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Mind Your Step (MYST)

Mind Your Step is one of Lifelines' additional assessments.
This assessment was a collaboration between Lifelines and the Hanze University of Applied sciences, Research group Healthy Ageing.
The first goal of the assessment was to gain insight in determinants related to the adoption of two quantified self-devices: a digital weight scale and an activity tracker which could also measure sleeping behavior.
The second goal was to assess to what extent a change in self-regulation capabilities can explain weight loss after 4 and 12 months of self-tracking.


The project took place between April 2016 and April 2017.
Participants (>25 years old) were invited to use a digital weight scale and an activity tracker. The devices were connected to a smartphone application, in which the user could see his or her own data and changes in these data over time.
All of the participants participated in the study for one year. They filled out a digital questionnaire at the beginning of the study, after 4 months, and after 12 months. One questionnaire included possible determinants for adoption and effect of self-tracking devices (like personal variables, self-regulation for health, and motivation towards self-tracking).
In addition, participants were asked to fill out an evaluation questionnaire about the usage, effect, and experience with the devices.

There was a restriction on number of participants because there were 100 activity trackers available.


700 participants between 25 and 65 years old were invited to be screened for participation. 95 participants were included in the final study.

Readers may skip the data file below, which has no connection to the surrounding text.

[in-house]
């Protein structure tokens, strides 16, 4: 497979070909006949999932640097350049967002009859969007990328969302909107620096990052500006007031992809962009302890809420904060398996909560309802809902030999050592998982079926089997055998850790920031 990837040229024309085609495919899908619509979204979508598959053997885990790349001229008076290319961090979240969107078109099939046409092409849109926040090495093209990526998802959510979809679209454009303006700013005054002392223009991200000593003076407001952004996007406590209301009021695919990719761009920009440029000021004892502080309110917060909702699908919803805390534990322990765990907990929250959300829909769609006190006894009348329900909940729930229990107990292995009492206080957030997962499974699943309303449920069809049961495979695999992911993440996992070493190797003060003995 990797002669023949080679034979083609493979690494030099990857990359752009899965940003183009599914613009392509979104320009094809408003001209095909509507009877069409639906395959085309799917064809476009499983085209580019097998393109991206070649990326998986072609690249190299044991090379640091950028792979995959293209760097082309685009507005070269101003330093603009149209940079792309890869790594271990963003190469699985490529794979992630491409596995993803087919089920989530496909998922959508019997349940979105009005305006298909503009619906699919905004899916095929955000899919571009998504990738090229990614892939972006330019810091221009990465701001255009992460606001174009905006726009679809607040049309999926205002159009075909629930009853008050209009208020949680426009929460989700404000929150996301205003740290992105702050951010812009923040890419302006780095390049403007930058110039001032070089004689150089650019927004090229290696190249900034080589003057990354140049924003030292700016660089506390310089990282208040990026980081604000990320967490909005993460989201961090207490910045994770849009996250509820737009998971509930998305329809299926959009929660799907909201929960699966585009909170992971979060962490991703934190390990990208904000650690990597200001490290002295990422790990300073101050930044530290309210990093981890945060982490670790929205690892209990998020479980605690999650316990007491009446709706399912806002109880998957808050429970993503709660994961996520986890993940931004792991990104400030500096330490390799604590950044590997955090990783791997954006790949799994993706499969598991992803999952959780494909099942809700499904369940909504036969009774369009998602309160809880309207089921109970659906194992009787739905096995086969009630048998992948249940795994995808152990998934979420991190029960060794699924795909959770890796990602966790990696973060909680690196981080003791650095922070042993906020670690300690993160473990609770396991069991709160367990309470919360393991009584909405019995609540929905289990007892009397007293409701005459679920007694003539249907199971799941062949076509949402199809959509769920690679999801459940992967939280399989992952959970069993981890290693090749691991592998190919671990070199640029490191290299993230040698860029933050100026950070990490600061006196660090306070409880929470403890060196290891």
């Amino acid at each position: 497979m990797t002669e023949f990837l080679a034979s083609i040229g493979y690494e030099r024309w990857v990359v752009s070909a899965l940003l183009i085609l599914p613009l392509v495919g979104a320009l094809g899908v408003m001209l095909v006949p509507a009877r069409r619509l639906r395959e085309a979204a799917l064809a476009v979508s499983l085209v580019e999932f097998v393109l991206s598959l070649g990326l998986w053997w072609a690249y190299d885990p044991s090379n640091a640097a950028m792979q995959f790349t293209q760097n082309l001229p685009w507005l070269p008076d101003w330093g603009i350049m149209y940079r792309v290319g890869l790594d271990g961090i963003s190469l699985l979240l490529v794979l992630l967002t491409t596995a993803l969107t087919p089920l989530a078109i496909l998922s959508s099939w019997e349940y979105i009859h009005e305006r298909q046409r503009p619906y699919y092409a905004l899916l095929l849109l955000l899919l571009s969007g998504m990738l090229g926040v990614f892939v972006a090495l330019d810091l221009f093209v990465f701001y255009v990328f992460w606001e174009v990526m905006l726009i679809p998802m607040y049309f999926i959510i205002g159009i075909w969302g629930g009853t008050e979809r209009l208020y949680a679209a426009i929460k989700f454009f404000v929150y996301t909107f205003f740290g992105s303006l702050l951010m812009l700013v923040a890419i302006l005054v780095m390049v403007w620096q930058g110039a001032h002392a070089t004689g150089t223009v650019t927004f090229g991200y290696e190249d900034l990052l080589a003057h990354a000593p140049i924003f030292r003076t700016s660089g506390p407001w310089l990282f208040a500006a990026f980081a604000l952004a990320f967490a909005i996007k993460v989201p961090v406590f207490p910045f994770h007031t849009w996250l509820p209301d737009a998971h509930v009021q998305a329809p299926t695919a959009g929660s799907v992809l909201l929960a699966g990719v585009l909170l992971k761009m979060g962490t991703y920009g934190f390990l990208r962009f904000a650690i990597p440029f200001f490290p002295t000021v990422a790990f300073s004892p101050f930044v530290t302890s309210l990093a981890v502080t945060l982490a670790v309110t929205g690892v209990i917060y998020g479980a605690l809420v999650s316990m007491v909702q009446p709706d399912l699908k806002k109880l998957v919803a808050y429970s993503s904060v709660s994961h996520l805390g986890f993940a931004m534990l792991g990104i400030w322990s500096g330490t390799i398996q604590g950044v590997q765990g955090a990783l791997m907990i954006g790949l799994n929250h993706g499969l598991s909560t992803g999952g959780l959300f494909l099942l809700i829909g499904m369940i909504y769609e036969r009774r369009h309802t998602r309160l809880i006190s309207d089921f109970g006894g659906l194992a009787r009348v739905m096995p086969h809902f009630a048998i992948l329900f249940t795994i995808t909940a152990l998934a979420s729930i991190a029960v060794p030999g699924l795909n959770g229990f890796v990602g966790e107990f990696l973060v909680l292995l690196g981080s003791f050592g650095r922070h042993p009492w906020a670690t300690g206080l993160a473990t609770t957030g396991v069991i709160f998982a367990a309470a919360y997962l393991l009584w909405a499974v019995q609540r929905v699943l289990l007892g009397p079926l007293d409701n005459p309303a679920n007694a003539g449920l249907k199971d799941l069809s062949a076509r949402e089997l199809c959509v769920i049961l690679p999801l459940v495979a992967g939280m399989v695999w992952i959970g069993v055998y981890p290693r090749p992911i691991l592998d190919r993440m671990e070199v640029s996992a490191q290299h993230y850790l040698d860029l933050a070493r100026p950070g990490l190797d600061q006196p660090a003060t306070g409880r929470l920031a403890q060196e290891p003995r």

The response rate:

  • 85% (n=80) filled out the baseline questionnaire and installed both devices
  • 77% (n=73) completed T1 questionnaire (after 4 months)
  • 62% (n=46) completed T2 evaluation questionnaire (after 12 months)


The questionnaires included questions about intention to start with self-tracking, and intention to change weight, sleeping behavior and physical activity behavior. In addition, attitude, self-efficacy and social norm towards self-tracking, self-regulation for health and perceived health were measured.
Weight and self-weighing frequency were calculated using the weight self-measurements the participants conducted.
After 4 and 12 months of self-tracking, the participants filled out an evaluation questionnaire in which they could indicate their experiences with the devices, and whether they had changed their physical activity behavior and eating habits.


Most participants were satisfied with the self-tracking devices, although the usage of the devices declined over time. Usage of the weight scale stabilized after 3 months of self-tracking.
The Pulse activity tracker gave some technical problems, like a short battery life, and was therefore replaced until 6 months after the start of the study in at least 30 participants. Thereafter, no replacement was possible due to a restricted availability of the tracker.
About 40% of the participants indicated to have changed their eating habits, and 60% indicated to have increased their physical activity behavior.
On average, the participants lost 2 kg after 4 months, which was remained after 12 months. An increase in self-regulation capabilities (goal-orientation after 4 months and decision-making after 12 months) explained this weight loss, next to intention to change weight and self-weighing frequency.

Publications using MYST data

  • Kooijman, TJM et al. (2020) The role of self-regulation in the effect of self-tracking of physical activity and weight on BMI. Journal of Technology in Behavioral Science (in press).
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myst.txt · Last modified: 2020/02/24 17:31 by trynke